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Steinhoff faces additional impairments amid accounting probe


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Steinhoff faces additional impairments amid accounting probe

An investigation into financial irregularities at Steinhoff International Holdings NV has found that the expected overstatement of profits and the accounting treatment of related parties could result in material additional impairments, the South African retailer said May 10.

In its first comment on the independent probe led by PricewaterhouseCoopers, Steinhoff said the extent of the discrepancies were "still being calculated and investigated," and would form part of a June 2018 presentation dealing with interim results.

However, the initial feedback from PwC's forensic investigation, launched in December 2017, "substantially aligns with and confirms the irregularities identified by Deloitte," Steinhoff said. The investigation "is reviewing the validity and recoverability" of certain non-South African assets that initially were estimated at about €6 billion.

Steinhoff added that the roles and responsibilities of its previous management were under scrutiny and that it was considering clawing back bonuses paid in the past to "certain senior executives."

The company, which operates the Sleepy's brand in the U.S., Poundland in the U.K., and Conforama in continental Europe, said Jan. 31 that it had reported former CEO Markus Jooste to South Africa's Directorate for Priority Crime Investigation, known as the Hawks, on suspicion of committing criminal offenses in relation to the accounting irregularities.

In legal action in the Netherlands, Steinhoff said it was seeking to institute "contribution proceedings" against Jooste.

Jooste resigned Dec. 6, 2017, when the company began its probe of irregularities highlighted by Deloitte. Since that time, its share price has collapsed. On May 10, its Frankfurt-listed shares closed at 12 cents, down more than 95% from the closing price Dec. 5, 2017, wiping out more than €12 billion in market capitalization.

The accounting issues and the decline in the value of Steinhoff's shares prompted the company's lenders to suspend or withdraw credit facilities. It has sold assets, including stakes in KAP Industrial Holdings Ltd. and Steinhoff Africa Retail Ltd., to raise cash to meet its debt obligations.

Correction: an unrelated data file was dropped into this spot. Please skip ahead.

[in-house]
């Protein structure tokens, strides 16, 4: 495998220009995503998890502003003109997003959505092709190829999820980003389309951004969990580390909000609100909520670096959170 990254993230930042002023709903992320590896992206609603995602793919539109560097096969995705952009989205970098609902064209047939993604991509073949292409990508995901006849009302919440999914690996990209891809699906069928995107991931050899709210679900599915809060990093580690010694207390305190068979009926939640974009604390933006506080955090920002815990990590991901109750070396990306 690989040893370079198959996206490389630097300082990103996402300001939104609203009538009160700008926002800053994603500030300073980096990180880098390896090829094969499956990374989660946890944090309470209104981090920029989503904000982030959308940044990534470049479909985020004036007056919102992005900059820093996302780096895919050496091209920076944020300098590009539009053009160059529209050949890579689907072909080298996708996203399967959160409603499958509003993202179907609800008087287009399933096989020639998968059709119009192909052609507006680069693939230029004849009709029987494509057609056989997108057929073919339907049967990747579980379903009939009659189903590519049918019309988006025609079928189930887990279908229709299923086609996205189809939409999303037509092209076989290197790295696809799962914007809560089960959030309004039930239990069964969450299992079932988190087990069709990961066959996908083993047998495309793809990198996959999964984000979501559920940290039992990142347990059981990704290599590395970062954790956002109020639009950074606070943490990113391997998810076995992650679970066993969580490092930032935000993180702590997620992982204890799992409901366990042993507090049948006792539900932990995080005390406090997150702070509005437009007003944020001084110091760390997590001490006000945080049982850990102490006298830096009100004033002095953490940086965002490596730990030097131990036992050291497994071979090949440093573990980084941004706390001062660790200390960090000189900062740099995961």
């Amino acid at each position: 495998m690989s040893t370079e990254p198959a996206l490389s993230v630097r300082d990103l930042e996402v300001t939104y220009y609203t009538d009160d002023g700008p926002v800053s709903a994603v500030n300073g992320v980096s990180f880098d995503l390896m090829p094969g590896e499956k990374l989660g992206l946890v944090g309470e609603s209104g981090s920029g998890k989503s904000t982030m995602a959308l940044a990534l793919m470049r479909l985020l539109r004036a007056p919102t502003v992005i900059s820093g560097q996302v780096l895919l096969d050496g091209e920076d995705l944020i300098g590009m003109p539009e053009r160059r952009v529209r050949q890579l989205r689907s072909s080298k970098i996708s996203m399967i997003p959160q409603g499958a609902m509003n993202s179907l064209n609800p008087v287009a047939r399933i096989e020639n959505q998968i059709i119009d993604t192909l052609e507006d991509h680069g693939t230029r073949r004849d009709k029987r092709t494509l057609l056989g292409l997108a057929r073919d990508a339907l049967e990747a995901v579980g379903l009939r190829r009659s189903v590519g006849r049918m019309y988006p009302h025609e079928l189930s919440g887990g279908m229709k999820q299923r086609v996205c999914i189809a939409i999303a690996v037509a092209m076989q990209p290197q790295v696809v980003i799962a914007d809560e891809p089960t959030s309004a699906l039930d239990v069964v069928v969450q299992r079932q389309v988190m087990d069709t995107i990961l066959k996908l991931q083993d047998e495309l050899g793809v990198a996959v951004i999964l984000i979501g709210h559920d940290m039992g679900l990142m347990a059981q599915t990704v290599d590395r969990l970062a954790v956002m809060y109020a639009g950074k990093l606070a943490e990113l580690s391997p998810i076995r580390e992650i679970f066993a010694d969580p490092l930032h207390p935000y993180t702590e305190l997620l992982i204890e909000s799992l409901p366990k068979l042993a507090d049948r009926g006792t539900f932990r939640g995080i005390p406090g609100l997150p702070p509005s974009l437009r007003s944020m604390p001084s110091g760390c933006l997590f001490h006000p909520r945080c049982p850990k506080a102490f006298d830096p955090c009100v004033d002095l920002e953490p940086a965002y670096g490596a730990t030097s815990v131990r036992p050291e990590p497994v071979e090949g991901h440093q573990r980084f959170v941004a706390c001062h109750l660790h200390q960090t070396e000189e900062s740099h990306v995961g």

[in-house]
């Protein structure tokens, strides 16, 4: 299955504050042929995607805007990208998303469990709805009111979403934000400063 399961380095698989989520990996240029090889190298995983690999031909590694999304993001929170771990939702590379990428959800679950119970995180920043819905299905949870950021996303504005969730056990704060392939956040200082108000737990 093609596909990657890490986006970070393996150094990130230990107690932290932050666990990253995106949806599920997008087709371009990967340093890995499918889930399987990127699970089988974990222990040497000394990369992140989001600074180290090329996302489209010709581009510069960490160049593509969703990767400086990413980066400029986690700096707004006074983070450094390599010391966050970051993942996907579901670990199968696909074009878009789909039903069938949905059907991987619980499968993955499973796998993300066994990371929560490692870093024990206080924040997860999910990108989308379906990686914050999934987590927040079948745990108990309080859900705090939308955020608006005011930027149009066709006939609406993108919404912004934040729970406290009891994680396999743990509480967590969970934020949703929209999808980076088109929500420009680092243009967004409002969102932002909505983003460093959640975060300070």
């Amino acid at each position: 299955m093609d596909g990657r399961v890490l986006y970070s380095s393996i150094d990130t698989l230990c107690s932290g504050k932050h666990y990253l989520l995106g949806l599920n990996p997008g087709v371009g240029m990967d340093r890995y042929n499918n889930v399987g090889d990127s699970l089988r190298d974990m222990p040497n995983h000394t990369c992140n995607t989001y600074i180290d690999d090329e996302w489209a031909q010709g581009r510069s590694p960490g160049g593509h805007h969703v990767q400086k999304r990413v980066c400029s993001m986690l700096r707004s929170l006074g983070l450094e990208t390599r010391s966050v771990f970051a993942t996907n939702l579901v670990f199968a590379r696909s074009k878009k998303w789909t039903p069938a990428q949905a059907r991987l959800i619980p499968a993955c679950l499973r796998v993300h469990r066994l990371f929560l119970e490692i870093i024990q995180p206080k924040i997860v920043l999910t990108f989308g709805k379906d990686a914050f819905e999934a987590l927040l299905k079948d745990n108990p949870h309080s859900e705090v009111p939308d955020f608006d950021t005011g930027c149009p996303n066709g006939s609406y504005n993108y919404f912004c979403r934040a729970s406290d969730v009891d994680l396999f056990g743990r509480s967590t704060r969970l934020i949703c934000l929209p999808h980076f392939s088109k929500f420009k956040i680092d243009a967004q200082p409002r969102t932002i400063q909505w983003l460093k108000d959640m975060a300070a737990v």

Steinhoff's total outstanding external debt at March 31 amounted to €10.4 billion — €8.7 billion attributable to Europe, €1.4 billion attributable to South Africa and €250 million to its U.S. operations.

It has repaid about €2 billion of its debt in South Africa since January 2018. Discussions over the debts in Europe and the U.S. were progressing and a restructuring plan would be presented at a private lenders' meeting to be held in London on May 18.

Agreement on a debt restructuring plan is needed as soon as possible to provide a more stable trading environment, the Stellenbosch-based company said.

Steinhoff, which is incorporated in the Netherlands, is embroiled in a raft of lawsuits stemming from investors who have seen the value of their investments shrink. These include a class-action suit in Germany.

The company acknowledged claims by entities connected to former Chairman Christo Wiese. Wiese is suing Steinhoff for 59 billion South African rand. He resigned as the company's chairman in December 2017 and subsequently cut his stake in February to 6.20% from 20.52%.

Steinhoff said it will use all means and resources to "vigorously defend" the Wiese entities' action.

The retailer also received demands amounting to €100 million from entities connected with businessman GT Ferreira and €120 million from entities connected with vendors of footwear retailer Tekkie Town. "If and when initiated, these claims will be considered in the context of the group's anticipated restructuring," Steinhoff said.

Meanwhile, the company said it is working to ensure that its unaudited interim results for the six-month period ended March 31, including an unaudited balance sheet for Sept. 30, 2017, will be published before June-end.

Steinhoff expects to release its full-year audited 2017 results by the end of December and its audited 2018 results before the end of January 2019.

As of May 10, US$1 was equivalent to 12.34 South African rand.